When Acer CEO, Jason Chen, stood on stage in New York at the company's annual press conference, the introduction of ConceptD - a new brand for creatives seeking high-end power from their devices - really resonated as a great idea. Not a new idea that's never been touch upon before, of course, but a sensible direction for Acer.
Within the ConceptD range - which has studio-grade desktops and more accessible laptop models - is the baby of the lot, the Acer ConceptD 5, which is akin to a MacBook Pro competitor. Well, it is on paper. Having seen and tinkered with one at the New York launch event, however, it's a machine with some A grade ideas that falls down in terms of design. Here's why.
Design: Grade D
- Metal chassis with white finish
- 16.9mm thick, 1.5kgs
The press release for the ConceptD 5 describes it as having "a premium metal chassis with a magnesium-aluminum alloy on top and a palm rest area and a magnesium-lithium alloy on the bottom." While this may be true in terms of the materials used - it's a real struggle to feel it in the finished product.
Ultimately the ConceptD 5's exterior looks and feels plastic. The white looks tacky and picks up markings too easily - we had to rub various marks off to take these pictures. The screen bezels are raised and look overly pronounced. The screen itself has an awful lot of flex in its plastic panel.
From afar it looks like an interesting laptop; that white is alluring - but up close and personal and this D just doesn't deliver. It's not even in the same ballpark as what it's trying to compete against. So from a design point of view it's a disappointing result - and we think creative professionals will take one look and think exactly the same.
Connections, keyboard and trackpad
- Orange backlight for keyboard
- Built-in fingerprint scanner
- 3x USB, 1x USB-C
- 1x SD card slot
- 1x DisplayPort
- 3.5mm jack
- 1x HDMI
However, that's not to say the ConceptD 5 isn't without its merits. There's a lot of ports on board, with a mixture of full-size USB and a single USB-C port, alongside a full-size HDMI, DisplayPort, 3.5mm headphones jack, and even a full size SD card slot - something that so many manufacturers forego and we're glad to see here (although, oddly, it's absent in the ConceptD 7, which is meant to be a step above).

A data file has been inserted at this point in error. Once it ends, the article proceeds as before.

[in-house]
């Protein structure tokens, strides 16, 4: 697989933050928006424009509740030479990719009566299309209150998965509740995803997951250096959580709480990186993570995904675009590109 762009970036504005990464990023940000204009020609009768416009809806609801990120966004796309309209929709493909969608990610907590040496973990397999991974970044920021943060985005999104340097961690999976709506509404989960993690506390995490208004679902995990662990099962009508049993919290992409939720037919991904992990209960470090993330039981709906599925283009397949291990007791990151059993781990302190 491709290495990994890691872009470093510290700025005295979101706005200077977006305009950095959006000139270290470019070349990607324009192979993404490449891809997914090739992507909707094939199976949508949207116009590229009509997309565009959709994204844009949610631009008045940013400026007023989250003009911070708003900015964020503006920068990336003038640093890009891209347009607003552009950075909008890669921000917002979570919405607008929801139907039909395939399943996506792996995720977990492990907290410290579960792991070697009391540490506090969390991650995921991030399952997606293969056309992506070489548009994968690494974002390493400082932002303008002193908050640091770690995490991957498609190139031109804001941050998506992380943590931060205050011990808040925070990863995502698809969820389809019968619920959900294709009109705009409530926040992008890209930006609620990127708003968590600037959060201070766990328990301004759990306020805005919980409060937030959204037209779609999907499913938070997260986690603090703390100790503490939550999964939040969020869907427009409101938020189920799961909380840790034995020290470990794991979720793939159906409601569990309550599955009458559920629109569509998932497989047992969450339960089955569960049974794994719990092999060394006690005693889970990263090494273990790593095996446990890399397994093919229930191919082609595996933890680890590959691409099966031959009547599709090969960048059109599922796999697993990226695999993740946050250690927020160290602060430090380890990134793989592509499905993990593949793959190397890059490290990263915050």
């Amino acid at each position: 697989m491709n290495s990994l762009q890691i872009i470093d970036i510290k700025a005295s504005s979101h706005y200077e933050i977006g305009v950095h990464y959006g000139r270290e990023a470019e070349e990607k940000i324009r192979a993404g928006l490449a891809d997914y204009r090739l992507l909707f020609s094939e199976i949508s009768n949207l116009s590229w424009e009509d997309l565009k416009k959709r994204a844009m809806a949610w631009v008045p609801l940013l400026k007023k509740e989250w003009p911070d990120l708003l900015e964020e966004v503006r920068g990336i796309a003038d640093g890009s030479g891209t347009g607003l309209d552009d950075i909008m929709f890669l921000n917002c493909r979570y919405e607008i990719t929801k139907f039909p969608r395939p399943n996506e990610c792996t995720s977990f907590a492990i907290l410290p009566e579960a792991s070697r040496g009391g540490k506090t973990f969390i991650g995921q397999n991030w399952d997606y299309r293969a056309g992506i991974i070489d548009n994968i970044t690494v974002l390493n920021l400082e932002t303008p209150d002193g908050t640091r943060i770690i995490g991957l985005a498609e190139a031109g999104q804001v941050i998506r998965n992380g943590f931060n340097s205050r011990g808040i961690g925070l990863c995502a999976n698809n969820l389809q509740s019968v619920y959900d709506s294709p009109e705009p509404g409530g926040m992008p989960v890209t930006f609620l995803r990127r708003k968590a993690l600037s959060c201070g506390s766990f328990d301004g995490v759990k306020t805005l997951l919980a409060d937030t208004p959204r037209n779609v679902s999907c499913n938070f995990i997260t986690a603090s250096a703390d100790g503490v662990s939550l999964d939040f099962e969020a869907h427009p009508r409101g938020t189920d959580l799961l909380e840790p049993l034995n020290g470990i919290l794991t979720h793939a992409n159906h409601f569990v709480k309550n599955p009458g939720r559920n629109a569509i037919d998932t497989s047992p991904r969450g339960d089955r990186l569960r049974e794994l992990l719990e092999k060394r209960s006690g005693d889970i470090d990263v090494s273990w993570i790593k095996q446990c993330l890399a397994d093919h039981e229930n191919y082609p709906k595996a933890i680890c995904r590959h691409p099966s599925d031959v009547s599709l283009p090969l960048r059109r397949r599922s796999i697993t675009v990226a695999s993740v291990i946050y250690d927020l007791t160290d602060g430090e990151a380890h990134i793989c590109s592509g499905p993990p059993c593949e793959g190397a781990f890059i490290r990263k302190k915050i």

There are some downsides, though, such as the USB-C being Gen 1, thus not of Thunderbolt speeds. Plus there's only the one of these ports, when a future-proofed laptop ought to have at least a pair.
The keyboard offers perfectly competent typing, with proper key travel - none of the butterfly nonsense of the latest MacBook Air - but the orange backlight (Acer calls it an "amber glow") isn't very uniform and looks slightly strange against the white finish.
The trackpad isn't large, which is a shame, but its left-side alignment feels very natural in use, and its smooth topping is equally responsive to finger gestures and presses.
Screen: 4K and Pantone approved
- 15.6-inch 4K IPS LCD (3840 x 2160 resolution)
- Pantone validated for colour accuracy
- 80 per cent screen-to-body ratio
- 400 nits max brightness
- 6.2mm left/right bezels
While the ConceptD 5 has clear shortcomings, it's keen to show off just how special it can be in the screen department. This 15.6-inch panel is not only 4K resolution, it's Pantone validated for colour accuracy (to within less than 2 Delta E, we're told, which makes it close to pro spec - and similar to that of Apple's MacBook Pro screens).
It's a really good looking screen, rich in colour, deep in contrast and good at avoiding reflections from what we've seen.
But, again, it's got issues based around the design. It's not a very stiff screen, so it wobbles about a fair bit. The panel also has a lot of flex - even a gentle touch sees it bend, which isn't especially reassuring.
Spec: Plenty of power
- 8th Gen Intel Core i7 processor, 16GB DDR4 RAM
- AMD Radeon RX Vega M GL graphics
- Up to 1TB NVMe PCIe SSD storage
- Less than 40dB fan noise
In terms of core spec the ConceptD 5 isn't mucking about. Although we've not put it through its paces at the brief hands-on session at the launch event, the mixture of 8th Gen Intel Core i7, 16GB RAM and AMD graphics ought to make it cut through creative tasks and the odd bit of gaming on reasonable settings too.
Acer also touts the fan noise as being extremely low, a benefit of its 4th Gen AeroBlade 3D fan cooling technology. Again, within the noisy demo room and with several hundred people around, it wasn't possible to verify. But "library quiet" fan noise is a great goal for any laptop with specs such as these, that's for sure.
As we said up top, the Acer ConceptD 5 is a great idea. Maybe having the word 'concept' in the name was a mistake, though, as this laptop indeed feels like a working idea rather than one that delivers in every regard.
Ultimately, the ConceptD 5 has a lovely screen and loads of power, while promising quiet operation - which will certainly appeal to many. Even we were taken in by its potential MacBook Pro-beating headlines. But its inherent problem is a design that's so distanced from the creative market that it seeks to lure that this range will struggle to get off the ground.